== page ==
Jump to content
POPS&KIKI

TOAD?!?!

Recommended Posts

Selling house...Check

Selling land...Check

Storing & selling our house stuff...Check

Selecting our new RV...Check

Selecting a TOAD...HELLLLLLLLLLP

 

Which one? We prefer a 4x4 or AWD.

Share this post


Link to post
Share on other sites

You'll find many Jeeps out there. They are easy to tow and will take you wherever you want. We got so much enjoyment out of ours in the western states and met some great friends through Jeeping as a group. If buying used look for a late model Jeep Liberty. The Liberty is a very comfortable, roomy car. If looking new, the Jeep Cherokee replaced the Liberty. It's different from the Jeep Grand Cherokee. The Cherokee is really an extremely nice vehicle with lots of room. Friends have one and are very satisfied with it for towing and pleasure.

Share this post


Link to post
Share on other sites

Welcome to the Escapee forums! We are here to help so visit often and join into any subject or start a new one.

 

I suggest that you start by reviewing the current Dingy Towing Guide from Good Sam. If you are thinking of used, then visit the Good Sam towing guide index pages and get a copy of the years that you are interested in. We towed 2 different Honda CR-V's and love them but only the 2013 and prior year models can be towed unaltered.

Share this post


Link to post
Share on other sites

Jeep is the most popular to tow 4-down. They require no modifications, no fuses to pull, etc. The only thing you must do is buy the correct transmission. They make 3 versions of their 9 speed transmission/transfer case combo, 2 are towable 4-down; Select-trac II has a 4-low position and a neutral position. The Select-Trac I transmission does not have 4-low, nor a neutral position and cannot be towed 4-down. The 3rd is Active Drive Lock used only in the Jeep Cherokee Trailhawk, all of which are towable 4-down.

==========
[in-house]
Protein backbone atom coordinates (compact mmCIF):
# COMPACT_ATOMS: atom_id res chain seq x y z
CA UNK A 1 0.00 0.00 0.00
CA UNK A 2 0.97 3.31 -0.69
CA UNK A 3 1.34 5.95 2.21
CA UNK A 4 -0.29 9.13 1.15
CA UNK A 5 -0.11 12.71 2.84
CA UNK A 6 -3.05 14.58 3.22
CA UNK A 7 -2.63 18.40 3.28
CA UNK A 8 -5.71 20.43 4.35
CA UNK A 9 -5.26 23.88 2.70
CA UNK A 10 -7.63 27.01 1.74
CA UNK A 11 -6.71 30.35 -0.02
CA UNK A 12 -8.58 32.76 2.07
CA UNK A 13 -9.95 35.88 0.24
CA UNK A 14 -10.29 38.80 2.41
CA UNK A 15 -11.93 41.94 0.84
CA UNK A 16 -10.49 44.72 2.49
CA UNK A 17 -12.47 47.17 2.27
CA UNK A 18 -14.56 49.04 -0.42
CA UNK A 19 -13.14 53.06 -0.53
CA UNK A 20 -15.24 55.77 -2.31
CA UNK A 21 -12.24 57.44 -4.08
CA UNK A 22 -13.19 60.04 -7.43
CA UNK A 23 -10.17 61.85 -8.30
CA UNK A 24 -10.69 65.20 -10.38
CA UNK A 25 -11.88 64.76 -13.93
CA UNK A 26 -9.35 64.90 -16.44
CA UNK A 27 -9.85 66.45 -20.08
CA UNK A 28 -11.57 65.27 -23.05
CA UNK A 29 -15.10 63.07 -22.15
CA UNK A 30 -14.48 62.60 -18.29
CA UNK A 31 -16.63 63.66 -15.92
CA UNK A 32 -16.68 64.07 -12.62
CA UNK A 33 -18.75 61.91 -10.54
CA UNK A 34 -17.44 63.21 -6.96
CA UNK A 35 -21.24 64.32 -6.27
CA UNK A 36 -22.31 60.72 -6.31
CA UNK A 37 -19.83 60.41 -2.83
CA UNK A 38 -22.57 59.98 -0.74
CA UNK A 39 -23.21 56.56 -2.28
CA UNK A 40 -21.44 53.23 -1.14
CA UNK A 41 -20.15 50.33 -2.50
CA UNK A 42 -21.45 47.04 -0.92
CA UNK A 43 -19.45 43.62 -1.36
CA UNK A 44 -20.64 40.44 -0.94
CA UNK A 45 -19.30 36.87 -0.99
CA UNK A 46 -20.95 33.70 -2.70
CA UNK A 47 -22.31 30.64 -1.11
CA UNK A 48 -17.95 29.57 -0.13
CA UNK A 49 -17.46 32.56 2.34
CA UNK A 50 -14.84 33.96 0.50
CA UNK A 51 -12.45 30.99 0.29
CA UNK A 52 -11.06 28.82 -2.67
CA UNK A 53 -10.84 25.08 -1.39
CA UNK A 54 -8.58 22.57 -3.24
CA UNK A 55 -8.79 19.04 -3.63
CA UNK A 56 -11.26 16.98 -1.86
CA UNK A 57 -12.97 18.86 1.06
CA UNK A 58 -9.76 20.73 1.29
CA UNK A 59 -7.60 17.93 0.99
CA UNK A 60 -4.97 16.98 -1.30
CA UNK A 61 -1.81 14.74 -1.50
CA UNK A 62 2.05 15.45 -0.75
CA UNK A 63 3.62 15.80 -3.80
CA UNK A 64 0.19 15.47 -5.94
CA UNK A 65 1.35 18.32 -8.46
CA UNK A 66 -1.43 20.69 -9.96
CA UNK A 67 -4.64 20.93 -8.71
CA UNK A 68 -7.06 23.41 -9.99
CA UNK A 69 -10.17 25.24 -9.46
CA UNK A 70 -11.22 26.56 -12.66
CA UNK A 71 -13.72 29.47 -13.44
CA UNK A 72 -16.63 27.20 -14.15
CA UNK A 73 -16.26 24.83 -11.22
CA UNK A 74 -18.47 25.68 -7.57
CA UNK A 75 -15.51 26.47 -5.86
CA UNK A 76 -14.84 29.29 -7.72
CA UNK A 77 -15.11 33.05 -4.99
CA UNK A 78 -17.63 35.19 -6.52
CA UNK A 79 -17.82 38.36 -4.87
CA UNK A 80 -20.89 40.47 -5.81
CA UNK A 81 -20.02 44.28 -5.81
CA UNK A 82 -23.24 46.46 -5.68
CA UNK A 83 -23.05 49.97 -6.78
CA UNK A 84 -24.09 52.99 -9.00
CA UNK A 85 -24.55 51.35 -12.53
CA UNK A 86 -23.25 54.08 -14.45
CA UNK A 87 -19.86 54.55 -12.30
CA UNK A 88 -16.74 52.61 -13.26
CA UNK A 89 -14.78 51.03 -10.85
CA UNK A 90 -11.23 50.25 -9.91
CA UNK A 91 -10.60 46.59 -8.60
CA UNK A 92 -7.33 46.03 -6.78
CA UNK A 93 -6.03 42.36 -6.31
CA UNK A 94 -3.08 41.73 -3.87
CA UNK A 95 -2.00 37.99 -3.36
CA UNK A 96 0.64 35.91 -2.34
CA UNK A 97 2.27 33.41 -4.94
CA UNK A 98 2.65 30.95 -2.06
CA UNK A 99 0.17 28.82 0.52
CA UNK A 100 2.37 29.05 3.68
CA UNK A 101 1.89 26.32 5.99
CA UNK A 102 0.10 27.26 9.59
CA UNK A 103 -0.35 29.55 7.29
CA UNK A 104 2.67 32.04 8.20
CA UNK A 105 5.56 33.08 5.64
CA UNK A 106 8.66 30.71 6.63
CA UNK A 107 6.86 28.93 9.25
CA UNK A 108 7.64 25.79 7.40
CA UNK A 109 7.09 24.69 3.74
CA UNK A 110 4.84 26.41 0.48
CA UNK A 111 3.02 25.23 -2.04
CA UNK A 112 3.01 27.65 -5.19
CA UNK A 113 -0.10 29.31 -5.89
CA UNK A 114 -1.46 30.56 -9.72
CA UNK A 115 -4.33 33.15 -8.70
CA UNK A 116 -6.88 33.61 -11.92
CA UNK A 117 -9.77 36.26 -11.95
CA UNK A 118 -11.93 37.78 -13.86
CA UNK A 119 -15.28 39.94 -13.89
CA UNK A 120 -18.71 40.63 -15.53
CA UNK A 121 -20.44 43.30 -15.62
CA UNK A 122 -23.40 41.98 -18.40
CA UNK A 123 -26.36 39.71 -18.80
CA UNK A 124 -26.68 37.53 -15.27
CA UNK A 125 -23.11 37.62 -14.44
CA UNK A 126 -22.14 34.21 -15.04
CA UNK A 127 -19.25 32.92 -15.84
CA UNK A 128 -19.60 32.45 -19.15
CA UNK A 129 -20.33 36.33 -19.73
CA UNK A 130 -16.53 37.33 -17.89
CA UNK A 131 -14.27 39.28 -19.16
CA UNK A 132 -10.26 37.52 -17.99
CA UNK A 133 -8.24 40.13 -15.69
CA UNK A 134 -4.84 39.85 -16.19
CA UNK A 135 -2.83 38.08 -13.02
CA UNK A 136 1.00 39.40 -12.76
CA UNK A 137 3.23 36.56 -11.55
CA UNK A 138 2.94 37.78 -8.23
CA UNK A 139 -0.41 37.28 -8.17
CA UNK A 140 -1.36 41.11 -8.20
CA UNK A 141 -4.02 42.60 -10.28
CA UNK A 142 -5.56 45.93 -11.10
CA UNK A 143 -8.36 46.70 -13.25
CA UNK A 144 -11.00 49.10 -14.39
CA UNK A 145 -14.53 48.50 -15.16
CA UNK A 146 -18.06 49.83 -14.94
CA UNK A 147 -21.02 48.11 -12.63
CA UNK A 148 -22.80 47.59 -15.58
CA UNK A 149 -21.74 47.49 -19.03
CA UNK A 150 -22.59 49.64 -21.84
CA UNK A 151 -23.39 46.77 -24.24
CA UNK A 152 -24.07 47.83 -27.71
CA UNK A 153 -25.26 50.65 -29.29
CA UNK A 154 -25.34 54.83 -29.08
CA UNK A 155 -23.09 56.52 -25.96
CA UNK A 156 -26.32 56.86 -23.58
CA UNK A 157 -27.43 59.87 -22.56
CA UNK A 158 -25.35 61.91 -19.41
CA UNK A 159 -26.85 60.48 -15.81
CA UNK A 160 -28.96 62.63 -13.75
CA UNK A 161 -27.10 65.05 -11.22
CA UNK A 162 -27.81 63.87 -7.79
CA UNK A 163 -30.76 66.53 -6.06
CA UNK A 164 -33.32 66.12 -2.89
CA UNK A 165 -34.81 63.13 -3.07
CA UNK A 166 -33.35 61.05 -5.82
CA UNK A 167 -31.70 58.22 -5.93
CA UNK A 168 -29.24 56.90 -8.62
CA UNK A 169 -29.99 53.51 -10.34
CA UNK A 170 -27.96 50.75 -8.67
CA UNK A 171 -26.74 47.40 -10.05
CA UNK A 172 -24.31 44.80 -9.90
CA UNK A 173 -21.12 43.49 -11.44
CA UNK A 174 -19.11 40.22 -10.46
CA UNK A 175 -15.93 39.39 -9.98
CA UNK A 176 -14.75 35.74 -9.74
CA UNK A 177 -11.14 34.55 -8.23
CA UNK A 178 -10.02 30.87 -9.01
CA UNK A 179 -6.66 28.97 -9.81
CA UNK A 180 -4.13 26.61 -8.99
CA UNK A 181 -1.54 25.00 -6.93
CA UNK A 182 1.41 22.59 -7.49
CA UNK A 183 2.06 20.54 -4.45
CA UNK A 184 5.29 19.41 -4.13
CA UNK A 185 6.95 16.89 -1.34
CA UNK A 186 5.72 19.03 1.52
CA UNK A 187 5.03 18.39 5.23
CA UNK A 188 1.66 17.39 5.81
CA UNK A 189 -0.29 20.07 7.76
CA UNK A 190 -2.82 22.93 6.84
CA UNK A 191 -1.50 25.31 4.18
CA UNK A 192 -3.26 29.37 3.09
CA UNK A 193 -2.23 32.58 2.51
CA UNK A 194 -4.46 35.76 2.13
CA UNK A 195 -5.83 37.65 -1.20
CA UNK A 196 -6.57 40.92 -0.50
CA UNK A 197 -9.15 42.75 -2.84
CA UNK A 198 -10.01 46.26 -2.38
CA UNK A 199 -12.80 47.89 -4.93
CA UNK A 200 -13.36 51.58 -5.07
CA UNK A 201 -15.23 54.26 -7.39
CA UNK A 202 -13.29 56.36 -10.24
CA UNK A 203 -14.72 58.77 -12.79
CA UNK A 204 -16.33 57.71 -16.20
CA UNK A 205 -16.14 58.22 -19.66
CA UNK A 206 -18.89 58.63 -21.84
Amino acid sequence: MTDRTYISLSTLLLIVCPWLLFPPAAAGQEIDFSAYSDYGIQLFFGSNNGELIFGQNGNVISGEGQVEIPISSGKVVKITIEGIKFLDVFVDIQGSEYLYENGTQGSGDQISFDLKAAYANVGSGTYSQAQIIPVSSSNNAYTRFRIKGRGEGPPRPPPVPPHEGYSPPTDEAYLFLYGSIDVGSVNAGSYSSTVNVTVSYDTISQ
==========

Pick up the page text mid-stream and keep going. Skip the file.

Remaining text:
NO 2wd Jeep is 4-down towable unless it has a manual transmission.

 

My wife has a Lincoln MKZ, AWD that is 4-down towable without modification, but we decided to tow my Silverado 1500 4WD instead.

 

The most important item is tow rating of your MH. A gas powered MH normally has a 5,000# tow rating, a diesel powered MH has 10,000, and a few high-end diesel MH's have over 10,000# rating.

Edited by RayIN

Share this post


Link to post
Share on other sites

Absolutely DO NOT BUY a Ford Fiesta. We bought one because it could be towed but after 45.000 miles it's on it's 3rd transmission and needing a 4th this winter. Ford extended the transmission warranty out to 150,000 miles. They all have the same problem.

BnB

Share this post


Link to post
Share on other sites

Jeep is great especially the ones 2004 and older with the manual transfer case. CRV by Honda is good especially ones that are a few years old. 4x4 pickups with manual transfer cases are good as well. I personally would shy away from any of the new vehicles.....more electronic stuff to go wrong.

Share this post


Link to post
Share on other sites

There are quite a few other 4WD/AWD vehicles that can be towed 4-down with the addition of a Remco transmission pump. Expect it to add around $1200-$1500 to the setup cost though.

Share this post


Link to post
Share on other sites

I question if Jeep is the most popular. Up through 2013, I would say the Honda CRV was probably the most popular. 4WD Jeeps do not get that good of fuel economy and the new ones do have a towing procedure that many ignore, but is that smart? We tow a 2012 AWD Chevy Equinox 4cyl and it works great and the 4cyl has good fuel economy and plenty of power. We towed a 2002 AWD Honda CRV for ten years and wore it out.

Share this post


Link to post
Share on other sites

We went a bit sideways on this choice - mainly due to weight and cost. In 2014 Jeep had the 5spd manual Patriot. Without electric windows and a couple of other bells and whistles the toad's weight came in at about 3250 dry. With a full tank, some lawn chairs and the base plate installed total was 3450 which was under our (at that time) max toad weight. It also got about 28mpg which was nothing to sneeze at.

 

We've gone bigger in our rig since then and have over doubled our tow weight availability. Still very happy to have the Jeep which is such a joy to drive on and off highway.

Share this post


Link to post
Share on other sites

We just bought a 2012 GMC Canyon 4x4 crew cab SLE. Prior to this vehicle we towed a 2002 Suzuki Vitara.

Edited by FD5

Share this post


Link to post
Share on other sites